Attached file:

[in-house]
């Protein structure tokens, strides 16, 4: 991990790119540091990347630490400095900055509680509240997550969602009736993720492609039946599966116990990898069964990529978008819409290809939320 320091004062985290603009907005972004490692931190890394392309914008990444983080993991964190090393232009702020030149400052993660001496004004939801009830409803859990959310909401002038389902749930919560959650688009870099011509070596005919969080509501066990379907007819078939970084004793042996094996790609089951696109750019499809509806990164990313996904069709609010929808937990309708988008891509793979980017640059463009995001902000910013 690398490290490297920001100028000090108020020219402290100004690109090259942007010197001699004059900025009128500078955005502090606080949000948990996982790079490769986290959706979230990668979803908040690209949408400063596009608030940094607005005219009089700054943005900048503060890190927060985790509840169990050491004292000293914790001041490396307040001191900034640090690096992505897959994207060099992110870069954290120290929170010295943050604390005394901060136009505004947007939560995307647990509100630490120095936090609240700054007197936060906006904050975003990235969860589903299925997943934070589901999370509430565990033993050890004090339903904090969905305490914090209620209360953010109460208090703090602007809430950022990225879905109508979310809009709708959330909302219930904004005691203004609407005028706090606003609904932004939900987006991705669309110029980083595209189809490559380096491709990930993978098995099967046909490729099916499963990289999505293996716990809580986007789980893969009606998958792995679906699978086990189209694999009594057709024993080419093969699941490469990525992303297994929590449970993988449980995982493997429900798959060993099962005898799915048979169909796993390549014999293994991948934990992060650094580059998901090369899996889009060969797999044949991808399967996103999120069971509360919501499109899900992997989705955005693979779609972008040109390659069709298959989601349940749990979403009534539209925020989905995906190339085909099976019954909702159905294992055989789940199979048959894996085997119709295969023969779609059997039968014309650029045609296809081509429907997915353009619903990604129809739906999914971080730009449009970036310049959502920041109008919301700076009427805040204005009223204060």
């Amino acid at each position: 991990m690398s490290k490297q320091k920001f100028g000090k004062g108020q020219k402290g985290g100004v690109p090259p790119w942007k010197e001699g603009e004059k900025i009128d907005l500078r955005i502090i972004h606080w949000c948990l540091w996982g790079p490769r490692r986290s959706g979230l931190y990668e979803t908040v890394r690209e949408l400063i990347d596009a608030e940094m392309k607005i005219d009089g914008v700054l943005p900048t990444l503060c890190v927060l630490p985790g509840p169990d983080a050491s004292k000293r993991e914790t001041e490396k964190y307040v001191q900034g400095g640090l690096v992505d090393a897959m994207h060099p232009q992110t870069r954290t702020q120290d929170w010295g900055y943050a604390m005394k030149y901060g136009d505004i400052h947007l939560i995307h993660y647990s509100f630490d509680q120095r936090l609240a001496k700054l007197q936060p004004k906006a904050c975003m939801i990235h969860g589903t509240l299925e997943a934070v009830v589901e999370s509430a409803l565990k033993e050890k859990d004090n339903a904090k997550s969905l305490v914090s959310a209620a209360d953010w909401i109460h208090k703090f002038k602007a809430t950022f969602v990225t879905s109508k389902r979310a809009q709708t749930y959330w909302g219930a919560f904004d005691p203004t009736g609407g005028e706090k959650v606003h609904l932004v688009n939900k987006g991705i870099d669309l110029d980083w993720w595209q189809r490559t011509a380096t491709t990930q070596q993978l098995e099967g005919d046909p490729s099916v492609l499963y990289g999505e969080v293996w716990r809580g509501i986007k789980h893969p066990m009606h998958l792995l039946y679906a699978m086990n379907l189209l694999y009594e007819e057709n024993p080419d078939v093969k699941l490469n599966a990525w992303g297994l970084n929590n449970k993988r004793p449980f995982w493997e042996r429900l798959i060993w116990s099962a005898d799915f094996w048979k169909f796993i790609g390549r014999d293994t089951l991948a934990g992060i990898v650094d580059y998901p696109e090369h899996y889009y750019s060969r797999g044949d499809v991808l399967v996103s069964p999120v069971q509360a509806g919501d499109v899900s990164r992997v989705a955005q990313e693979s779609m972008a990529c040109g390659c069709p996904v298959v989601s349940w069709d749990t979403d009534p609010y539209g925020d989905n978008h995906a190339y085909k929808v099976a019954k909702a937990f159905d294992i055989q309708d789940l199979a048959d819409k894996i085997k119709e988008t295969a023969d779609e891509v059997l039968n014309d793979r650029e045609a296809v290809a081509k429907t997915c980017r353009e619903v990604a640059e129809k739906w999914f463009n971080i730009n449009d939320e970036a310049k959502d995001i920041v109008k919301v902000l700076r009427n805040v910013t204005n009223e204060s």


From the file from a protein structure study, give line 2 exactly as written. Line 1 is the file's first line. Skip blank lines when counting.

């Protein structure tokens, strides 16, 4: 991990790119540091990347630490400095900055509680509240997550969602009736993720492609039946599966116990990898069964990529978008819409290809939320 320091004062985290603009907005972004490692931190890394392309914008990444983080993991964190090393232009702020030149400052993660001496004004939801009830409803859990959310909401002038389902749930919560959650688009870099011509070596005919969080509501066990379907007819078939970084004793042996094996790609089951696109750019499809509806990164990313996904069709609010929808937990309708988008891509793979980017640059463009995001902000910013 690398490290490297920001100028000090108020020219402290100004690109090259942007010197001699004059900025009128500078955005502090606080949000948990996982790079490769986290959706979230990668979803908040690209949408400063596009608030940094607005005219009089700054943005900048503060890190927060985790509840169990050491004292000293914790001041490396307040001191900034640090690096992505897959994207060099992110870069954290120290929170010295943050604390005394901060136009505004947007939560995307647990509100630490120095936090609240700054007197936060906006904050975003990235969860589903299925997943934070589901999370509430565990033993050890004090339903904090969905305490914090209620209360953010109460208090703090602007809430950022990225879905109508979310809009709708959330909302219930904004005691203004609407005028706090606003609904932004939900987006991705669309110029980083595209189809490559380096491709990930993978098995099967046909490729099916499963990289999505293996716990809580986007789980893969009606998958792995679906699978086990189209694999009594057709024993080419093969699941490469990525992303297994929590449970993988449980995982493997429900798959060993099962005898799915048979169909796993390549014999293994991948934990992060650094580059998901090369899996889009060969797999044949991808399967996103999120069971509360919501499109899900992997989705955005693979779609972008040109390659069709298959989601349940749990979403009534539209925020989905995906190339085909099976019954909702159905294992055989789940199979048959894996085997119709295969023969779609059997039968014309650029045609296809081509429907997915353009619903990604129809739906999914971080730009449009970036310049959502920041109008919301700076009427805040204005009223204060």